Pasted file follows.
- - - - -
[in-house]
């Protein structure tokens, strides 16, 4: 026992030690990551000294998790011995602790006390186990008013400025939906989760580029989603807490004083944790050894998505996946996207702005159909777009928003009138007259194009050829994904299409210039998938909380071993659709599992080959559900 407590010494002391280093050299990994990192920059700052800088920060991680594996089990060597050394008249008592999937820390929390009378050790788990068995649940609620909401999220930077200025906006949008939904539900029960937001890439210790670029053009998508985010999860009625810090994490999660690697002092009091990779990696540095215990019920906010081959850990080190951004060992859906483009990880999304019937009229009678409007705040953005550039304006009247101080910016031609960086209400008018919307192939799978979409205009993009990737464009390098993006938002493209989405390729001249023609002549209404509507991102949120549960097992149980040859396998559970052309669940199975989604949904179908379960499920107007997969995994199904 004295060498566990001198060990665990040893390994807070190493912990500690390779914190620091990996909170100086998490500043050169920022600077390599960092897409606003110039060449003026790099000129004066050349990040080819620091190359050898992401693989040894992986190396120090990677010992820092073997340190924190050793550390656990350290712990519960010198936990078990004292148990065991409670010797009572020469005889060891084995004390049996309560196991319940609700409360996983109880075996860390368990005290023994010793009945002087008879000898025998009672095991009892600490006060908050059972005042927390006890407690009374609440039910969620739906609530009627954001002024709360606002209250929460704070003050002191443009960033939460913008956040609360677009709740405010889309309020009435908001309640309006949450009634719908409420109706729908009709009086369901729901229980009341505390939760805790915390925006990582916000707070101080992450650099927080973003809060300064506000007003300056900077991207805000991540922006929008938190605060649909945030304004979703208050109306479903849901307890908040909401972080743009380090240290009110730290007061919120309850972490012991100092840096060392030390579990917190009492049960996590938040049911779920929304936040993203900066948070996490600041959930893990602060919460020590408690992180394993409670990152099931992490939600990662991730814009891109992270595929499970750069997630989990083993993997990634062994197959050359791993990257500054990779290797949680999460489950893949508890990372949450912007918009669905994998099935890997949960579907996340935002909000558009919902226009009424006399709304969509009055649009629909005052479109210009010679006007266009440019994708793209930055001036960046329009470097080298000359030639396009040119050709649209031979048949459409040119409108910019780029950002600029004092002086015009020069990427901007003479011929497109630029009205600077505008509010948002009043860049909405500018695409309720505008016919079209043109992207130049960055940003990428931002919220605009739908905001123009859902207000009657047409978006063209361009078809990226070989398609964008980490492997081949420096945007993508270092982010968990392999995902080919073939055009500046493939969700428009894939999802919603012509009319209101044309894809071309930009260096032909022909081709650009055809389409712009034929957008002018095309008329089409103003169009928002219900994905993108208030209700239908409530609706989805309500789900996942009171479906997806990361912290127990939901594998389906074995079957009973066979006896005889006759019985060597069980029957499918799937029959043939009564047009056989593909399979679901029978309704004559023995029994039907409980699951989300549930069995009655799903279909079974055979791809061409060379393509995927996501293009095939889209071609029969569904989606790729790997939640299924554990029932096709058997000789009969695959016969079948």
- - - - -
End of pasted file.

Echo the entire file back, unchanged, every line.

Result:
[in-house]
């Protein structure tokens, strides 16, 4: 026992030690990551000294998790011995602790006390186990008013400025939906989760580029989603807490004083944790050894998505996946996207702005159909777009928003009138007259194009050829994904299409210039998938909380071993659709599992080959559900 407590010494002391280093050299990994990192920059700052800088920060991680594996089990060597050394008249008592999937820390929390009378050790788990068995649940609620909401999220930077200025906006949008939904539900029960937001890439210790670029053009998508985010999860009625810090994490999660690697002092009091990779990696540095215990019920906010081959850990080190951004060992859906483009990880999304019937009229009678409007705040953005550039304006009247101080910016031609960086209400008018919307192939799978979409205009993009990737464009390098993006938002493209989405390729001249023609002549209404509507991102949120549960097992149980040859396998559970052309669940199975989604949904179908379960499920107007997969995994199904 004295060498566990001198060990665990040893390994807070190493912990500690390779914190620091990996909170100086998490500043050169920022600077390599960092897409606003110039060449003026790099000129004066050349990040080819620091190359050898992401693989040894992986190396120090990677010992820092073997340190924190050793550390656990350290712990519960010198936990078990004292148990065991409670010797009572020469005889060891084995004390049996309560196991319940609700409360996983109880075996860390368990005290023994010793009945002087008879000898025998009672095991009892600490006060908050059972005042927390006890407690009374609440039910969620739906609530009627954001002024709360606002209250929460704070003050002191443009960033939460913008956040609360677009709740405010889309309020009435908001309640309006949450009634719908409420109706729908009709009086369901729901229980009341505390939760805790915390925006990582916000707070101080992450650099927080973003809060300064506000007003300056900077991207805000991540922006929008938190605060649909945030304004979703208050109306479903849901307890908040909401972080743009380090240290009110730290007061919120309850972490012991100092840096060392030390579990917190009492049960996590938040049911779920929304936040993203900066948070996490600041959930893990602060919460020590408690992180394993409670990152099931992490939600990662991730814009891109992270595929499970750069997630989990083993993997990634062994197959050359791993990257500054990779290797949680999460489950893949508890990372949450912007918009669905994998099935890997949960579907996340935002909000558009919902226009009424006399709304969509009055649009629909005052479109210009010679006007266009440019994708793209930055001036960046329009470097080298000359030639396009040119050709649209031979048949459409040119409108910019780029950002600029004092002086015009020069990427901007003479011929497109630029009205600077505008509010948002009043860049909405500018695409309720505008016919079209043109992207130049960055940003990428931002919220605009739908905001123009859902207000009657047409978006063209361009078809990226070989398609964008980490492997081949420096945007993508270092982010968990392999995902080919073939055009500046493939969700428009894939999802919603012509009319209101044309894809071309930009260096032909022909081709650009055809389409712009034929957008002018095309008329089409103003169009928002219900994905993108208030209700239908409530609706989805309500789900996942009171479906997806990361912290127990939901594998389906074995079957009973066979006896005889006759019985060597069980029957499918799937029959043939009564047009056989593909399979679901029978309704004559023995029994039907409980699951989300549930069995009655799903279909079974055979791809061409060379393509995927996501293009095939889209071609029969569904989606790729790997939640299924554990029932096709058997000789009969695959016969079948």